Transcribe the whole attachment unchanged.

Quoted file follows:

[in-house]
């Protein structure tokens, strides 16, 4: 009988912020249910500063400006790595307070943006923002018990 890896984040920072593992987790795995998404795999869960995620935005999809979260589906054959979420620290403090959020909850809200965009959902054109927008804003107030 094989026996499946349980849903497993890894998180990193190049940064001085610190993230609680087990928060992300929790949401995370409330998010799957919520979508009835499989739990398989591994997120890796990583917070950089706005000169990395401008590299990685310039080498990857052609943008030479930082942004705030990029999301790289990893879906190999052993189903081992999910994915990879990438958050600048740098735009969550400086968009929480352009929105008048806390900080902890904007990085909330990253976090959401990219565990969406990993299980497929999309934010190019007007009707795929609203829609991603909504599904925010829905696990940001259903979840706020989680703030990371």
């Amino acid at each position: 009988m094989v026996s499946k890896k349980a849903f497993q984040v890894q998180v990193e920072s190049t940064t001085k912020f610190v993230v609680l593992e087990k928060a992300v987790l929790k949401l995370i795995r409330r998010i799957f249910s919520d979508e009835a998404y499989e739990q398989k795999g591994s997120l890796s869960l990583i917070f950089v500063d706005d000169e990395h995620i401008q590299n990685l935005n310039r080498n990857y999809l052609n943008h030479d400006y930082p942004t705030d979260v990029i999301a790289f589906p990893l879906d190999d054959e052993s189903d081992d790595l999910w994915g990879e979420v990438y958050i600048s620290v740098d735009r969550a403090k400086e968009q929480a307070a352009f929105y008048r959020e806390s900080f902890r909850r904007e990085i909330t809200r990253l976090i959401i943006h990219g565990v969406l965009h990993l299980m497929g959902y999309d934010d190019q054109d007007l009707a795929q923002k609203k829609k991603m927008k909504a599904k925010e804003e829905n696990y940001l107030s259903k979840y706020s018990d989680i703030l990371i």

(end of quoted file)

[in-house]
């Protein structure tokens, strides 16, 4: 009988912020249910500063400006790595307070943006923002018990 890896984040920072593992987790795995998404795999869960995620935005999809979260589906054959979420620290403090959020909850809200965009959902054109927008804003107030 094989026996499946349980849903497993890894998180990193190049940064001085610190993230609680087990928060992300929790949401995370409330998010799957919520979508009835499989739990398989591994997120890796990583917070950089706005000169990395401008590299990685310039080498990857052609943008030479930082942004705030990029999301790289990893879906190999052993189903081992999910994915990879990438958050600048740098735009969550400086968009929480352009929105008048806390900080902890904007990085909330990253976090959401990219565990969406990993299980497929999309934010190019007007009707795929609203829609991603909504599904925010829905696990940001259903979840706020989680703030990371």
């Amino acid at each position: 009988m094989v026996s499946k890896k349980a849903f497993q984040v890894q998180v990193e920072s190049t940064t001085k912020f610190v993230v609680l593992e087990k928060a992300v987790l929790k949401l995370i795995r409330r998010i799957f249910s919520d979508e009835a998404y499989e739990q398989k795999g591994s997120l890796s869960l990583i917070f950089v500063d706005d000169e990395h995620i401008q590299n990685l935005n310039r080498n990857y999809l052609n943008h030479d400006y930082p942004t705030d979260v990029i999301a790289f589906p990893l879906d190999d054959e052993s189903d081992d790595l999910w994915g990879e979420v990438y958050i600048s620290v740098d735009r969550a403090k400086e968009q929480a307070a352009f929105y008048r959020e806390s900080f902890r909850r904007e990085i909330t809200r990253l976090i959401i943006h990219g565990v969406l965009h990993l299980m497929g959902y999309d934010d190019q054109d007007l009707a795929q923002k609203k829609k991603m927008k909504a599904k925010e804003e829905n696990y940001l107030s259903k979840y706020s018990d989680i703030l990371i």